SFC: Definitely. I went through that with the Oakland public schools. Are you and Sara competitive with each other?
T: I don’t think so, at least not musically. I was just thinking when you were talking about all the private school stuff, the things that Sara and I excelled at were stuff where we did have one-on-one attention or smaller groups. We were in piano lessons. We trained classically since the time we were eight until we were sixteen. We did really well when we were given more attention. When we stopped playing piano, and started playing guitar we both immediately excelled at it because we were encouraging one another, teaching one another.
You know on a personal side of things, we are. Sara hates how much I talk over her, but I hate I can’t just tell the story I want to tell. Why do I have to have Sara tell it, it’s my story! Pretty normal family stuff.
SFC: Is this the reason why before this album you wrote separately?
T: We always wrote alone since the beginning. It just me writing these private thoughts, these really intense emotions and feelings, and until you get it figured out, or fixed in place, it feels like sharing something that is not yet complete.
We always wrote parts for each of our songs, vocals, and helped producer and engineer one another; but, we never sat physically in the same room and wrote together. We experimented a lot with that on this record. We sent music back and forth, and ended up writing ten songs together. They truly are the first ever Tegan and Sara songs. Everything else was written separate, so they feel like Tegan songs or Sara songs.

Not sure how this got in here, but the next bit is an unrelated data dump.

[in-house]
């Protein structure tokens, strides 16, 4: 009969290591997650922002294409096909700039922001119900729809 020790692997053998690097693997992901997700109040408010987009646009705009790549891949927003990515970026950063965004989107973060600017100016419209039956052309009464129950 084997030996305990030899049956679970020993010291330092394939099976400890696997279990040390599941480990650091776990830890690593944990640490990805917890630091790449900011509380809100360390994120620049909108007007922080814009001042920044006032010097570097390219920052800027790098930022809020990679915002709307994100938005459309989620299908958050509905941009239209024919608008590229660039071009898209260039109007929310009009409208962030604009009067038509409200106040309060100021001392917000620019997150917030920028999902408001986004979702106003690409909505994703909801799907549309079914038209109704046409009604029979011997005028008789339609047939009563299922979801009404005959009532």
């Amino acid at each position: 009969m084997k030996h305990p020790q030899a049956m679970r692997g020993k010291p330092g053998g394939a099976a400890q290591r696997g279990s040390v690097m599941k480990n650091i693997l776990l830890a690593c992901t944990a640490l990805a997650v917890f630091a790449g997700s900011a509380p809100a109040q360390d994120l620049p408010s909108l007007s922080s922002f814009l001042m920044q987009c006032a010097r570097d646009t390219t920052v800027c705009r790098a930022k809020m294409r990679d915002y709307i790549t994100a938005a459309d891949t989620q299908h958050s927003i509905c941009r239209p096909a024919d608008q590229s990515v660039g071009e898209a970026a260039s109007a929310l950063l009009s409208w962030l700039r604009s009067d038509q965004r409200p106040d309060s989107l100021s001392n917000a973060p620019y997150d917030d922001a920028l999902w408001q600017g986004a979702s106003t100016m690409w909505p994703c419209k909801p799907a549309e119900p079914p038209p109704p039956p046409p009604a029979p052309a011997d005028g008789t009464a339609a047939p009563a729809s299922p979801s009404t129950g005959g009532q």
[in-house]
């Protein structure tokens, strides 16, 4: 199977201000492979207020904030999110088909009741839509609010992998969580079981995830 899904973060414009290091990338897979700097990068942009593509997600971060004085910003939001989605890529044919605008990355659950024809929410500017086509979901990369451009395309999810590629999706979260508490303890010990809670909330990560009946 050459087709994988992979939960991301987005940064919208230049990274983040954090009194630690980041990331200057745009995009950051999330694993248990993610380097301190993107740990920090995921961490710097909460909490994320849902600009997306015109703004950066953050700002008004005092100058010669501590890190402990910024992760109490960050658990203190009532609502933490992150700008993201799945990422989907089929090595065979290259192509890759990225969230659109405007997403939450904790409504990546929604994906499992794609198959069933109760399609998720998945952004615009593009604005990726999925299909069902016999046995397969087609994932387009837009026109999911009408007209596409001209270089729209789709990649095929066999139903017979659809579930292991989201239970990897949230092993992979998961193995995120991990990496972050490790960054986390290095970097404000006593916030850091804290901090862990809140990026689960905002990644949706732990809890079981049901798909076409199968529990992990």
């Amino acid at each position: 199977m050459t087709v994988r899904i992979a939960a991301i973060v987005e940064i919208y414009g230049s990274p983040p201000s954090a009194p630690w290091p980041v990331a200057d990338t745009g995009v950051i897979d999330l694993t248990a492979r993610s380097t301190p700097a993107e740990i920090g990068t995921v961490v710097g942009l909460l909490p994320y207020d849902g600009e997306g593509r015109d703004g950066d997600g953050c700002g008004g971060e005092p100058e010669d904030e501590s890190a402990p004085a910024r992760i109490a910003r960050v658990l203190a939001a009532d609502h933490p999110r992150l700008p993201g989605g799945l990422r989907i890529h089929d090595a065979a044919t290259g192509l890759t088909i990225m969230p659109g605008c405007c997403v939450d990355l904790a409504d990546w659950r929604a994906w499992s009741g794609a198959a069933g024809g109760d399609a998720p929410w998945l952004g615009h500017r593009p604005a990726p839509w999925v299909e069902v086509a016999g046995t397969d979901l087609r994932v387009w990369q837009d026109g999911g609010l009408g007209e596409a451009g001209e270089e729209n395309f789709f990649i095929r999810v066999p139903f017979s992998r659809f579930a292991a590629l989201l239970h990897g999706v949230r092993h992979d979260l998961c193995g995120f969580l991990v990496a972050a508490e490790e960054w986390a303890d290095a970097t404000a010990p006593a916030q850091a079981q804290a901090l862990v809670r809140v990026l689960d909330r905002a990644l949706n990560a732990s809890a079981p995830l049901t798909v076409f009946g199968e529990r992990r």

The songs really are different. Listen to Sainthood now, seven, eight months after it’s been finished, I hear a song like “Paperback Head,” and it doesn’t sound like a traditional Tegan and Sara to me.
SFC: What feels different to you?
T: A song like “Paperback Head” specifically started out more like a dance song. There were six of seven sequencers running all at the same time. Then I sent it to Sara, and she cut it a part and turned it into more of a pop song.
I think for me that process is so different than a normal song. A song like “Northshore,” write it, record it, play it, and then we’re done.
SFC: Given the dynamics of you being in a relationship, and Sara being recently single during the creation of Sainthood, how did that affect your songwriting in comparison to The Con?
T: Sara was in a relationship while we were writing The Con, writing about a coming breakup and I was writing about a breakup that had just happened. Both of us had been in five year relationships. It was a really dark record for both of us.
Sainthood was definitely written with a very different state-of-mind. I was dating, sort of falling in love, hopeful, and really wanted to shake-off the darkness, demons of The Con, so I was writing much more high energy songs. Sara was also in this exploratory phase of dating, but writing about those anxieties and emotions of the pursuit of someone and being perfect to win them over.
SFC: What would be Tegan and Sara’s motto?
This article is reprinted from SF Station.